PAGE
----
The Lowry, Salford

Opera North's concert presentation of Richard Wagner's Ring Cycle reaches the penultimate, and in many ways most difficult, chapter.

The lust of Wotan (Michael Druiett) for magic gold has begun a sequence of events that will lead to the downfall of the Norse Gods. Mortal twins whom he fathered reached adulthood and, unaware of their relationship fell in love. Wotan's daughter Brunnhilde disobeyed her father to allow the twins to consummate their passion. As punishment she is made mortal and condemned to sleep until awakened by a hero. Such a hero is Siegfried (Mati Turi) the child of the incestuous couple who, unaware of his origins, has been raised by a dwarf Mime (Richard Roberts) but one day a mysterious stranger arrives to nudge Siegfried towards his destiny.

With Siegfried it becomes hard to ignore Wagner's extreme political views. The titular hero is very much the personification of the Aryan superhuman whereas other races, such as the dwarves, are used as comic figures and generally treated with contempt. Siegfried is shown as a thundering bully mercilessly tormenting the man who raised him. Mati Turi mitigates this characteristic with a larger than life performance suggesting the overbearing nature is a by-product of immense joy for life but it's a tough sell.

The opera lacks any of the really well known musical pieces. Divided into three 80-minute acts the most typically Wagnerian is the third, which is dominated by a thunderous dramatic score and a lengthy vocal duet between Turi and Annalena Persson whose rather strident vocals become tiresome after a while.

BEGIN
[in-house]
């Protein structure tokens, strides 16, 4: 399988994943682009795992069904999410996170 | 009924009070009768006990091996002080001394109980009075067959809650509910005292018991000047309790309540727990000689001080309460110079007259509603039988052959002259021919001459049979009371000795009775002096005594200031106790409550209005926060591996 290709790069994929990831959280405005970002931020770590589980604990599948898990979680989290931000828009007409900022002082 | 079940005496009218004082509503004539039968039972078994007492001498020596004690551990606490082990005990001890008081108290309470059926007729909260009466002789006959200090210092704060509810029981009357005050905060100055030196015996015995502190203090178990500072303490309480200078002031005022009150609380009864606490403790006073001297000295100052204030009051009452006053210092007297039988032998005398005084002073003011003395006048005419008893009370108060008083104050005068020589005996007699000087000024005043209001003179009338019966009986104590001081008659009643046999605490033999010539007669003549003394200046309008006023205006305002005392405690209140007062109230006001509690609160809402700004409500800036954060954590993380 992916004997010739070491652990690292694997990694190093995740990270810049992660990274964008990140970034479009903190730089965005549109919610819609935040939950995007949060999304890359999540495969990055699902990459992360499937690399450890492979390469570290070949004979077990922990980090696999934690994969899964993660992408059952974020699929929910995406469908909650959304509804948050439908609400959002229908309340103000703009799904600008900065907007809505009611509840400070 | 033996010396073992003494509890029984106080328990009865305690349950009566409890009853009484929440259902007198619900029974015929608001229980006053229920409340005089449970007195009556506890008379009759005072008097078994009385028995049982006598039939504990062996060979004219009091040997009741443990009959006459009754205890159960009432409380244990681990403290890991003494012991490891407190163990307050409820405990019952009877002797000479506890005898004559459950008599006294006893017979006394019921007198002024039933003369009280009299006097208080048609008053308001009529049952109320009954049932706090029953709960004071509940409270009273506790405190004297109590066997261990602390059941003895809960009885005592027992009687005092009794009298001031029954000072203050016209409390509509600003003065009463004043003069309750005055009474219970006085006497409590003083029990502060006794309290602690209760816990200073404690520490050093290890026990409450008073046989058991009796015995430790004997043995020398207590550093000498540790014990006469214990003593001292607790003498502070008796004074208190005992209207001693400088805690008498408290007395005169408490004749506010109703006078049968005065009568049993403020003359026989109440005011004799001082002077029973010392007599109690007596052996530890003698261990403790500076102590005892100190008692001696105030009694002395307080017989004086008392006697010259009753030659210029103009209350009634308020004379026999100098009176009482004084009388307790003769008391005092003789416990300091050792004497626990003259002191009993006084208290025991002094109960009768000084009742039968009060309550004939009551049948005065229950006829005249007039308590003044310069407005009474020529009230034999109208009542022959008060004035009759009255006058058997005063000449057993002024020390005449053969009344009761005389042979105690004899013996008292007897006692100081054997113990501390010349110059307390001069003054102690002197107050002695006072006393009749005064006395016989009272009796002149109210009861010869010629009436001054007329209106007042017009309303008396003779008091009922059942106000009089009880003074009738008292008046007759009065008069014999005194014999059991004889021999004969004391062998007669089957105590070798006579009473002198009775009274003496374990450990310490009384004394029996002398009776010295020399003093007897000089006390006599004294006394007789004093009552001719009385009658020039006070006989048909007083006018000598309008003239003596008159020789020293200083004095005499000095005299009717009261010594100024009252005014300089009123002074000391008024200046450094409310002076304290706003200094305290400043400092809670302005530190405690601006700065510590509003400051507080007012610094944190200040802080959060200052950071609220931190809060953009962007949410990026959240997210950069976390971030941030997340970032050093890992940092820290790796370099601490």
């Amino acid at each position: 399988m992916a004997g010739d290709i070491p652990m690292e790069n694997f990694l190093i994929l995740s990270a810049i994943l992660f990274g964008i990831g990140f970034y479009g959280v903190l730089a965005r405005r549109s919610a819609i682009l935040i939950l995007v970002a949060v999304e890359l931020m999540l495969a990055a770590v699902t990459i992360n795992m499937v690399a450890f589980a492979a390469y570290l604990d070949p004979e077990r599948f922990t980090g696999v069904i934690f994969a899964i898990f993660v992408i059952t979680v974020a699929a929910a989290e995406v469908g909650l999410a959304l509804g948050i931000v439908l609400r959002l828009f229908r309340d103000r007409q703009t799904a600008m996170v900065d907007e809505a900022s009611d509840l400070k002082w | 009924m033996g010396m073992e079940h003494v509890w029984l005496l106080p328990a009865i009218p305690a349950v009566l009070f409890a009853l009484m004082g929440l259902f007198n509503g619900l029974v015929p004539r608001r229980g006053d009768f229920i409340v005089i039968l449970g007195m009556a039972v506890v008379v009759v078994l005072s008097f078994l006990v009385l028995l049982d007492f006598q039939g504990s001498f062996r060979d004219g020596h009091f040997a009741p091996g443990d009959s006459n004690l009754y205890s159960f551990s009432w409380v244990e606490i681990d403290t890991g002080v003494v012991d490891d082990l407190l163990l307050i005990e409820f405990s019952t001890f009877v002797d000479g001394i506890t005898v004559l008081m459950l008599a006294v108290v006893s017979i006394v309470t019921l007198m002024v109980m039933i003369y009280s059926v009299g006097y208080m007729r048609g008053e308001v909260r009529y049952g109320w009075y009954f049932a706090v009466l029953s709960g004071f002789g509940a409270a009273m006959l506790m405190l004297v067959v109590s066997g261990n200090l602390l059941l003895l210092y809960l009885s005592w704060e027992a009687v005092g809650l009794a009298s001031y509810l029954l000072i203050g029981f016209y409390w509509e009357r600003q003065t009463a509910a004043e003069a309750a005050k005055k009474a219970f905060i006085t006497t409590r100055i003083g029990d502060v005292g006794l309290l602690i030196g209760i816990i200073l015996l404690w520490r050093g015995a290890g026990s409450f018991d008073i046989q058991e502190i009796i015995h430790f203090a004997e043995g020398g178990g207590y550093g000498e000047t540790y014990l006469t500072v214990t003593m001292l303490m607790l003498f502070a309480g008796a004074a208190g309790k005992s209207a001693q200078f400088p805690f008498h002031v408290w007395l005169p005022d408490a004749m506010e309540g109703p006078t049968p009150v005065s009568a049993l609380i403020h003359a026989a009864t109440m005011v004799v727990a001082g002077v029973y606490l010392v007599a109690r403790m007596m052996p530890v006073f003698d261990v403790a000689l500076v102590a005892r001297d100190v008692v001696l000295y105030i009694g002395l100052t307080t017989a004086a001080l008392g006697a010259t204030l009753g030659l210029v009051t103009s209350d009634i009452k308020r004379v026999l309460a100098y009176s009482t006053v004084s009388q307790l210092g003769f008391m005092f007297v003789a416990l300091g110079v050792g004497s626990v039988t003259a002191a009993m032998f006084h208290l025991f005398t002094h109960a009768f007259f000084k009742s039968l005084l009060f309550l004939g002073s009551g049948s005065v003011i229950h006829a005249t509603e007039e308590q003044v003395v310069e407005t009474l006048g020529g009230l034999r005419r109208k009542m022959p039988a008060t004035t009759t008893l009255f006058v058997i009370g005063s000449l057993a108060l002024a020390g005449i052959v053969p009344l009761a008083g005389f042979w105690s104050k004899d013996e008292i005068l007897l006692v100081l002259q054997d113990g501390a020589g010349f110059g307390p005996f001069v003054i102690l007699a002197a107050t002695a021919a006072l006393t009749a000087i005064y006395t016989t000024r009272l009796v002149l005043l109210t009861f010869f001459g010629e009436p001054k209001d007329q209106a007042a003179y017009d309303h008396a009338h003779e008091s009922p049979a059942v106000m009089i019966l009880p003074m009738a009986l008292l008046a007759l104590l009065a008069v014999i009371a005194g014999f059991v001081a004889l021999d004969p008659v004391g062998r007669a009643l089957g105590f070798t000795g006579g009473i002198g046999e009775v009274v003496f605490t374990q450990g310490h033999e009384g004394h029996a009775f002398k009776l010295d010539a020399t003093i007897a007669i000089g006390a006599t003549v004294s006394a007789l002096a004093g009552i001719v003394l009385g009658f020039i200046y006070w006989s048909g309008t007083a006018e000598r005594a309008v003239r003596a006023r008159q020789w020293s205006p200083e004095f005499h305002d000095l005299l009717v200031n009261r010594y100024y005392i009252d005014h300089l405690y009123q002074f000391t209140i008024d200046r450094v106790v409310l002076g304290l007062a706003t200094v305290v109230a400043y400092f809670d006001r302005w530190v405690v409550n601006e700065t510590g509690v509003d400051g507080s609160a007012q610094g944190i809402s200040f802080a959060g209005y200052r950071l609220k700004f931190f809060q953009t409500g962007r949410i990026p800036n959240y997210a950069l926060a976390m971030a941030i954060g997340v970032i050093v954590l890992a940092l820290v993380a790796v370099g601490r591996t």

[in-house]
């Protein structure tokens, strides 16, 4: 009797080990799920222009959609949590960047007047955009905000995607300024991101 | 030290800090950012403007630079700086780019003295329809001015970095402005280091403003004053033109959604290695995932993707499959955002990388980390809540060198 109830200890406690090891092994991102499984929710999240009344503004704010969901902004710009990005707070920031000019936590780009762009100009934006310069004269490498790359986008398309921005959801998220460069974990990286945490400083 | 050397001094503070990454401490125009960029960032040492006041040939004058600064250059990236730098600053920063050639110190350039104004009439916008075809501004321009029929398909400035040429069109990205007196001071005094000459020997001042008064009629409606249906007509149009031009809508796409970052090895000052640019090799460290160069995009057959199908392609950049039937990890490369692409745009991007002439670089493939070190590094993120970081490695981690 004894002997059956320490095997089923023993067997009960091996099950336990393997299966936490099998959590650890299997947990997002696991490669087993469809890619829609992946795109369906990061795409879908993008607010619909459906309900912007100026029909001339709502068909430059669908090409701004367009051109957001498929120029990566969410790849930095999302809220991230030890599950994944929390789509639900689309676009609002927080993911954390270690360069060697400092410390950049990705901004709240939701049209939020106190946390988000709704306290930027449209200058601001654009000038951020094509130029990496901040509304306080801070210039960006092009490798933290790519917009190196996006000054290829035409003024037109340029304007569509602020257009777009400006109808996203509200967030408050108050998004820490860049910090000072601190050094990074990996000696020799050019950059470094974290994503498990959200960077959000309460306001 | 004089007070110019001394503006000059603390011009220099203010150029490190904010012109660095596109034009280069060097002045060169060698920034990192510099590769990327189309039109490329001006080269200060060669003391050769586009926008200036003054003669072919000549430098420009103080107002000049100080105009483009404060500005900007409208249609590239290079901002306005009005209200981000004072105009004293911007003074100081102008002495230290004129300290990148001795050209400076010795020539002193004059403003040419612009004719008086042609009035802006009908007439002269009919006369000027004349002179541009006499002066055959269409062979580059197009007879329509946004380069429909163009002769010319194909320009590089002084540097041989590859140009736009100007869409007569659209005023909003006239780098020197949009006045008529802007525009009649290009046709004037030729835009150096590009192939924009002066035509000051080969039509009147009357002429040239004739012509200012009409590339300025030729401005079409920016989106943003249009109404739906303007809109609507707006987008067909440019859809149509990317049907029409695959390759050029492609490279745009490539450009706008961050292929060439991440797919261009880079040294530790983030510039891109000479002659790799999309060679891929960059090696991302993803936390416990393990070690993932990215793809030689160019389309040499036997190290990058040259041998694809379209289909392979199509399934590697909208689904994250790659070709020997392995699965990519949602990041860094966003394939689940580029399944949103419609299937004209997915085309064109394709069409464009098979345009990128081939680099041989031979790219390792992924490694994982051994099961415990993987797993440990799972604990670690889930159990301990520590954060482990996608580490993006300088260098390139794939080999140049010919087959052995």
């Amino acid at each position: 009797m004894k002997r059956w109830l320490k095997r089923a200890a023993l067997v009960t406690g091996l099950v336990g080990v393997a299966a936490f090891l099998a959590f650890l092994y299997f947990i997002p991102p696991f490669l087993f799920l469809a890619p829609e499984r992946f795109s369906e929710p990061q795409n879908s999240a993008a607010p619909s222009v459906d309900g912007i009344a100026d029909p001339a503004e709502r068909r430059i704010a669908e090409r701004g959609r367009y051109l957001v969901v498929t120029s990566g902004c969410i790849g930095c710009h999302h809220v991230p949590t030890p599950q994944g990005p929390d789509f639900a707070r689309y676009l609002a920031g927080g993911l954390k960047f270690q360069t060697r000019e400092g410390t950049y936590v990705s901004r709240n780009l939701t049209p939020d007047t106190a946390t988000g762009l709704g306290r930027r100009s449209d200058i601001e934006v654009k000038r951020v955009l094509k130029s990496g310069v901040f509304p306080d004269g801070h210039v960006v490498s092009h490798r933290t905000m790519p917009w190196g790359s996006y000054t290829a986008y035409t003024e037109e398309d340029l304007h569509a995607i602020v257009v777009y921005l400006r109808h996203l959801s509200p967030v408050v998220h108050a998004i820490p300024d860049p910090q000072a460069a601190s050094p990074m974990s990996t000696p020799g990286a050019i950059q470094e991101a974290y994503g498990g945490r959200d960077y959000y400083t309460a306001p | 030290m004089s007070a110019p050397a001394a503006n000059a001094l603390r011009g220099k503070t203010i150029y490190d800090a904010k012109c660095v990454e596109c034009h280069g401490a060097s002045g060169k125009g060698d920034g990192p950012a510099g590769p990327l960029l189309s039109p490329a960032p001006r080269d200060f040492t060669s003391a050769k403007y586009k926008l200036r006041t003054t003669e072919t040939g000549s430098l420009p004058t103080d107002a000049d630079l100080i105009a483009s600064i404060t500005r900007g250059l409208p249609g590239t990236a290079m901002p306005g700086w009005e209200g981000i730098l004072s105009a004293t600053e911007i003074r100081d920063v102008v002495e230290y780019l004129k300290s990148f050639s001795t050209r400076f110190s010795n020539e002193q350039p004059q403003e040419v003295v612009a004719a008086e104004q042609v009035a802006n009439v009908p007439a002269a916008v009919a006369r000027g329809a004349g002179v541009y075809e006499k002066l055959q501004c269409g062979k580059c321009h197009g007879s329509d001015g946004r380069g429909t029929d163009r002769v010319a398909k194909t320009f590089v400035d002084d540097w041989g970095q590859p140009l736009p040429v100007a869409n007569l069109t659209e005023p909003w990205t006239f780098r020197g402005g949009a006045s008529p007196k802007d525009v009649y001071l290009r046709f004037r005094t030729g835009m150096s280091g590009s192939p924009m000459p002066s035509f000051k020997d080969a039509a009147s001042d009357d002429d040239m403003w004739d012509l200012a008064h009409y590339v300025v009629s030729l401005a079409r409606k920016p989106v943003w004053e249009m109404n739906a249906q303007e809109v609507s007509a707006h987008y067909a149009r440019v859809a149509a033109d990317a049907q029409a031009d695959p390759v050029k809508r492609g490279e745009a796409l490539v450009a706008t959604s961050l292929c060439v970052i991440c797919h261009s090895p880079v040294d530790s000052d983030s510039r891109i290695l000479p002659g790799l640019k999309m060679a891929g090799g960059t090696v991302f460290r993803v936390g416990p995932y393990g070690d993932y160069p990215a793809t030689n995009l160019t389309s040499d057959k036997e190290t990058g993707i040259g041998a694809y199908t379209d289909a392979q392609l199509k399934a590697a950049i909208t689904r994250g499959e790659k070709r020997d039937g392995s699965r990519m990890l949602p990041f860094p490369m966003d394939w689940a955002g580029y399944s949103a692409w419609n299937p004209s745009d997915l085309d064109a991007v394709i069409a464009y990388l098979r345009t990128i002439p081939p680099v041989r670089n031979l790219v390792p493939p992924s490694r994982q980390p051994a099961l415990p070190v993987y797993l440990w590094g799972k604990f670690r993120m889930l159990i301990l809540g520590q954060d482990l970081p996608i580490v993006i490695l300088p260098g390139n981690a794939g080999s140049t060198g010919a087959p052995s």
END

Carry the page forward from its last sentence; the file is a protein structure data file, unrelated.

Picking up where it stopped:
This contrasts with the surprisingly pastoral second act featuring charming interplay between Turi and Fflur Wyn's charismatic Woodbird. The skill of the massive Opera North orchestra and the sensitive conducting of Richard Farnes are superbly showcased with the opening act. Farnes uses grumbling low tones building gradually to develop a growing sense of menace and suspense. The process is so subtle you don't realise how tense you've become until the occasional blast of music releases the carefully constructed pressure.

The heroic status of Siegfried is reduced by the fact that he never really meets any worthy opponents. The dragon is a sad isolated figure and the dwarves are more irritating than threatening. There is also the (presumably) unintentionally comic suggestion that the only reason Siegfried has never been afraid is that he has yet to meet a woman.

Siegfried cannot be really satisfying, as its purpose seems to be to set the scene for the final chapter of the Cycle. But it certainly shows the value of presenting the Ring Cycle in a concert setting that highlights the quality of the Opera North orchestra.

- Dave Cunningham